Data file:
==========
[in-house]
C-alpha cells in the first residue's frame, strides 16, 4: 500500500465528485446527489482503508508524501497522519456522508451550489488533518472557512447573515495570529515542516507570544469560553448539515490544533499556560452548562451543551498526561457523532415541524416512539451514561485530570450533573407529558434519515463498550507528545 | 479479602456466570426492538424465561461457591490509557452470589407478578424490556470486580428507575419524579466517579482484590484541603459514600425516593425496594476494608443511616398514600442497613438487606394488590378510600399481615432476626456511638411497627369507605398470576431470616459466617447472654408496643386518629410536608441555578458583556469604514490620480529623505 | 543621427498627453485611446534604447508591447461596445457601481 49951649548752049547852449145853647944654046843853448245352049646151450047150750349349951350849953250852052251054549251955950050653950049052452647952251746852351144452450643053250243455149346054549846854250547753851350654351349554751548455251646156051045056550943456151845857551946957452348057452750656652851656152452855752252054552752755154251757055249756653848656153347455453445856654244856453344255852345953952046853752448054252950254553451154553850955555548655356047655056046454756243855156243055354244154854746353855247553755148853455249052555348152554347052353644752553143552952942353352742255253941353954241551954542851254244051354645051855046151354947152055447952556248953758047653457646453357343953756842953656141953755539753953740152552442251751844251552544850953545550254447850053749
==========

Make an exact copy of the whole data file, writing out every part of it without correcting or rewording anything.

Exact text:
[in-house]
C-alpha cells in the first residue's frame, strides 16, 4: 500500500465528485446527489482503508508524501497522519456522508451550489488533518472557512447573515495570529515542516507570544469560553448539515490544533499556560452548562451543551498526561457523532415541524416512539451514561485530570450533573407529558434519515463498550507528545 | 479479602456466570426492538424465561461457591490509557452470589407478578424490556470486580428507575419524579466517579482484590484541603459514600425516593425496594476494608443511616398514600442497613438487606394488590378510600399481615432476626456511638411497627369507605398470576431470616459466617447472654408496643386518629410536608441555578458583556469604514490620480529623505 | 543621427498627453485611446534604447508591447461596445457601481 49951649548752049547852449145853647944654046843853448245352049646151450047150750349349951350849953250852052251054549251955950050653950049052452647952251746852351144452450643053250243455149346054549846854250547753851350654351349554751548455251646156051045056550943456151845857551946957452348057452750656652851656152452855752252054552752755154251757055249756653848656153347455453445856654244856453344255852345953952046853752448054252950254553451154553850955555548655356047655056046454756243855156243055354244154854746353855247553755148853455249052555348152554347052353644752553143552952942353352742255253941353954241551954542851254244051354645051855046151354947152055447952556248953758047653457646453357343953756842953656141953755539753953740152552442251751844251552544850953545550254447850053749